Does Alibaba’s Record-Setting IPO Introduce a New Payments Competitor?

Navigator Edition: November 2014
By: Jeff Crawford and Stephen Kiene

On September 19th, 2014, the Chinese e-commerce giant Alibaba Group debuted on the NYSE as the largest IPO in history ($25 billion). Yet despite its recent headlines, most people in the U.S. are not yet familiar with Alibaba, a collection of multiple B2B websites and Chinese retail entities, including a C2C retail site (called TaoBao) that is often compared to the U.S. auction site eBay (Figure 1). One Alibaba-affiliated company that is of particular interest to the payments industry is the online and mobile payment platform called Alipay, which was spun off from Alibaba four years ago but is still controlled by Alibaba’s chairman and former CEO, Jack Ma.

Figure 1: Alibaba Marketplaces and Affiliates


Source: Alibaba.

Alipay is a third-party escrow service that is commonly compared to the U.S. firm PayPal, which gained popularity in China by facilitating payments for items purchased on one of Alibaba’s retail marketplaces. Unlike U.S. based companies that advertise instant payments, Alipay delays payment for most merchants until the buyer confirms satisfactory delivery of the goods, which has helped build confidence in e-commerce in China and spurred much of Alibaba’s growth. Building on this e-commerce tradition, Alipay built a dominant position in the Chinese market by placing an emphasis on mobile integration, and its mobile app is now also commonly used outside of Alibaba, including ordering tickets, making person-to-person payments, and managing bill payments. Estimates of Alipay’s market share in China vary widely depending on the source, but Chinese internet research firm iResearch reports that Alipay handles close to 80% of all Chinese mobile payments, mostly via remote mobile transactions in apps and online.1  In comparison, the U.S. mobile payments market remains much more fragmented with many established and developing players trying to gain traction with consumers.

It is important to note that even though Alibaba Group chose the U.S. market for its IPO, Alipay services are currently not generally available for U.S. consumers, and its largest near-term impact will be limited to facilitating the sale of goods and services to Chinese consumers. Several e-commerce payment processors, including Cybersource and newcomer Stripe, currently offer Alipay as a payment option for U.S. merchant websites as part of Alipay’s cross-border payments services (Figure 2).  Online shopping network ShopRunner also recently announced support for the payment service for an unnamed number of its brand partners.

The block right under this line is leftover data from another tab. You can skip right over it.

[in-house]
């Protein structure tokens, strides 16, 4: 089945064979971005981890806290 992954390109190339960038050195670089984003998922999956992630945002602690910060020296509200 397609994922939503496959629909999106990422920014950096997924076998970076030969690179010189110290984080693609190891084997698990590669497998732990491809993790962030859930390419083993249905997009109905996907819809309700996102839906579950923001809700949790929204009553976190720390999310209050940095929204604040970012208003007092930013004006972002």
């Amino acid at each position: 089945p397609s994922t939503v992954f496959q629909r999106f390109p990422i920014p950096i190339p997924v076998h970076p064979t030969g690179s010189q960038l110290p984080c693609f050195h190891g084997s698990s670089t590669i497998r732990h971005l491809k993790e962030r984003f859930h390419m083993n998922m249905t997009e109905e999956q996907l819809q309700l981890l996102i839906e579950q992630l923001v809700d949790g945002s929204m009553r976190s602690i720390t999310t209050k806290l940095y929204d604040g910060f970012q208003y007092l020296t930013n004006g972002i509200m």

Figure 2: Alipay Services for U.S. Merchants
Fig-2_-alipay-services-for-us-merchantsSource: Alibaba.

However, the sheer size of volume (Alipay processed almost three times more total annual payments volume than PayPal in 2013 and almost six times more mobile annual payments volume in the same year (Figure 3)) and its dominant position in a large and growing market warrants attention.

Figure 3: 2013 Payment Activity Metrics

Fig-3_-2013-Payment-Activity-MetricsSource: Alibaba and eBay.

Similar to eBay and PayPal, Alipay’s association with the broader Alibaba platform has had tremendous advantages for both entities. Accordingly, Alipay’s position as an independent service provider positions the company to take advantage of new opportunities outside of its core marketplace business. As a large and mobile-savvy company, Alipay represents a competitive force that could play a disruptive role all across the market, but especially for other online-only payments firms like PayPal. Jack Ma, speaking about a potential partnership with Apple, stated recently at the WSJD Liveglobal technology conference, “I hope we can do something together,” Mr. Ma said, though he cautioned that it should be a “marriage” that both sides want. Also, speaking more directly about eCommerce, Ma stated, “Amazon, eBay. You need more.”

Following this IPO, it appears that the industry should be paying closer attention to this leading Chinese firm. It has the technical competency and investment capacity to be a major player in any market in which it chooses to compete. While perhaps not an immediate threat to U.S. financial institutions, Alipay certainly warrants monitoring in the near term.


For more information, please contact Jeff Crawford, Manager,; or Stephen Kiene, Consultant,, members of the Deposit Access Practice, specializing in Debit and Prepaid.

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